Honey and Thistles: Biblical wisdom for renewal of farming
Christopher Jones and John Martin
Honey and Thistles £8.14 (incl. p&p)*
THIS is a small book on a large number of interrelated and important subjects, written by a well-known East Midland farmer and a former editor of The Church of England Newspaper.
Its starting-point is the biblical narrative, and it seeks to bring a theological reflection on the interlocking and important issues on the international commodities market and to relate all this to our theological understandings.
The authors take the fact that demand for food is, and will continue, to rise — partly as a consequence of population growth, and partly as a consequence of rising standards of living in the less developed parts of the world, as their populations move from a vegetarian “rice bowl” diet to a meat and wheat “McDonald’s” diet.
The second starting-point is the assertion that the world’s population, despite the expected growth, can be fed, but this will involve both technical and scientific change in agriculture and land use, and the need to clarify and embrace questions of social justice.
The background to this consideration is the biblical statement that the land is given by God to his people, who are commissioned as the stewards of the created world. Ten biblical themes include the year of Jubilees, the inalienability of the land, issues of land tenure, the care of the soil and livestock; all of which have their modern counterparts.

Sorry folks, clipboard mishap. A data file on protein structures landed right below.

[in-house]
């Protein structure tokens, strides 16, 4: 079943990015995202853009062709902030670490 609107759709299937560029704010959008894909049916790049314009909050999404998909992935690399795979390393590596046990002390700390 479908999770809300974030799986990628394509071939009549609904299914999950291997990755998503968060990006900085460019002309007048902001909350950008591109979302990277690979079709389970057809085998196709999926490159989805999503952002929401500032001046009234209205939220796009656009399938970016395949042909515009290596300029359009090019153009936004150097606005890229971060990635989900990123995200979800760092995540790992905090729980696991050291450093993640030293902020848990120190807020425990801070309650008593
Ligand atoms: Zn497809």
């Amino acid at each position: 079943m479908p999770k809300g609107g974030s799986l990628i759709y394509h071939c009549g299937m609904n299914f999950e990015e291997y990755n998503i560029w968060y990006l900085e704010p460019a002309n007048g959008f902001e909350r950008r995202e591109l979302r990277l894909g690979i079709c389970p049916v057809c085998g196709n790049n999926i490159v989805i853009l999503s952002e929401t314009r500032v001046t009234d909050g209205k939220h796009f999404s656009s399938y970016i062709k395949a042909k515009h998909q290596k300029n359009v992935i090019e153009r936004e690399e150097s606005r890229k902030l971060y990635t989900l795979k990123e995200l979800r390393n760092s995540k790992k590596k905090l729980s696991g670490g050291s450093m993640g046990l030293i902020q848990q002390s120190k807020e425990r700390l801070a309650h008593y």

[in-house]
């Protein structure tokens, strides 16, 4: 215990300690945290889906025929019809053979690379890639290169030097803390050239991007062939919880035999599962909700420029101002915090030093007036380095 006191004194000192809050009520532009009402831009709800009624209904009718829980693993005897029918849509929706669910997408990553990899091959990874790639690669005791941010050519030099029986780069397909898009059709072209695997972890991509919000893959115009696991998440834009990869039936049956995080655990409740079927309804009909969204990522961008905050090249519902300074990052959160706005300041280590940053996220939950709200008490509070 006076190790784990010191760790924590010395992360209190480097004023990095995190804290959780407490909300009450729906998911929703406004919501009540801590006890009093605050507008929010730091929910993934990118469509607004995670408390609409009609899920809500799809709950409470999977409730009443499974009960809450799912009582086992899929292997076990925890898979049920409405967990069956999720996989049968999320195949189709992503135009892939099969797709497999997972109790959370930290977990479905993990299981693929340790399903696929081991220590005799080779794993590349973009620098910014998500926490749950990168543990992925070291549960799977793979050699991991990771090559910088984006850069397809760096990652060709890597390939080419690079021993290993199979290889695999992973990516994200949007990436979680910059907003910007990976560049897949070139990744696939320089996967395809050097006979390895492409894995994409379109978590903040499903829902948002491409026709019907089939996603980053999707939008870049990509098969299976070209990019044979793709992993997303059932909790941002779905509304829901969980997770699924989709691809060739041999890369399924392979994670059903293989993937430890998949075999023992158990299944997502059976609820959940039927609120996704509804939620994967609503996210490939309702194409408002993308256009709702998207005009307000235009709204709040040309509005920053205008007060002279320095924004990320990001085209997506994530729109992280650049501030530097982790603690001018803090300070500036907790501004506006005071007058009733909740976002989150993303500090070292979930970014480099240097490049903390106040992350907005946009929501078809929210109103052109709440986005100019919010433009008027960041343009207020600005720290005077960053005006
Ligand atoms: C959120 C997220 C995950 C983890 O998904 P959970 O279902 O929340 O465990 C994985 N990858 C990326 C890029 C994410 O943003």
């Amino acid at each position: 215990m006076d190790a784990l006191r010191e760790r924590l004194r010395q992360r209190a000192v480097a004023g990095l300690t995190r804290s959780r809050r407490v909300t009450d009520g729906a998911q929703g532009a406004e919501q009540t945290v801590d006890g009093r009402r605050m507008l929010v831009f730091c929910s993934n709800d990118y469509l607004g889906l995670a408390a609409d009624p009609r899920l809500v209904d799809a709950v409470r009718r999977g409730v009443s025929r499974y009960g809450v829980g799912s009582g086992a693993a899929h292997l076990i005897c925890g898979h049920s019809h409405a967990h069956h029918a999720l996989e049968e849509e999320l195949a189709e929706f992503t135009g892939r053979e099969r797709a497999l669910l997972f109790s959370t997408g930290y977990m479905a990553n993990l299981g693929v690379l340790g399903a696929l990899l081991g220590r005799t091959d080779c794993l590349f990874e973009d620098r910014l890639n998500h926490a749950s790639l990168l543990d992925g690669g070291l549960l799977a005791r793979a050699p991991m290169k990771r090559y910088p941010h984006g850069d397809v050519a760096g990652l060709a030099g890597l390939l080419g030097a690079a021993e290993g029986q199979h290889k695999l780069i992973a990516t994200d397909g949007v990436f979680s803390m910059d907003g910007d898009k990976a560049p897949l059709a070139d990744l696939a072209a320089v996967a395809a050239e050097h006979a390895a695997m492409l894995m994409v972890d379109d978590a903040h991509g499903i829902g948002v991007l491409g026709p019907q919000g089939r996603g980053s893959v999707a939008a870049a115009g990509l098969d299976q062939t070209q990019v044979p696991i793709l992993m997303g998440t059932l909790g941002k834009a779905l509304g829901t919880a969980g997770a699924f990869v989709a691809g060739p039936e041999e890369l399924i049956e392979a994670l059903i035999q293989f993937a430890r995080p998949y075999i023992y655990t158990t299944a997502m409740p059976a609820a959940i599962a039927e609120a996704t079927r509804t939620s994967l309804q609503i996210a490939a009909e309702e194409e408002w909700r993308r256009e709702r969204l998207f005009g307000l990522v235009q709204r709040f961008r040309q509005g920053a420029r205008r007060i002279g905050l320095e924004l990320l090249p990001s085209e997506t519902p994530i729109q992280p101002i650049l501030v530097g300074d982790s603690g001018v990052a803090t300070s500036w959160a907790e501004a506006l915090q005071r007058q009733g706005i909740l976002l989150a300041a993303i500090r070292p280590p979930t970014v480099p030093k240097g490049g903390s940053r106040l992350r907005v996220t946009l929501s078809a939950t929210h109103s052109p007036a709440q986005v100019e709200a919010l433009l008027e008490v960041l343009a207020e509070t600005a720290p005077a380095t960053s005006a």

In the Old Testament, there are practical instructions, written for a people changing from a nomadic pastoral life to settled arable farming. While the detail remains interesting and not unimportant in the modern world, the overall care of the soil and its fertility is, as it has always been, a significant issue in modern farming, and one about which important conferences have been held.
This is an important book, and is published at a time when the Government is about to produce its long-awaited new agricultural strategy document. When commodity prices are in many areas at a historic low, and many dairy farmers are leaving the industry, it is good to have such a thoughtful book presented in such a way as to be useful for discussion groups. It is to be hoped that it will be widely read.
The Rt Revd Dr Anthony Russell is a former Bishop of Ely and President of the Royal Agricultural Society of England.
*This title can be obtained from www.honeyandthistles.uk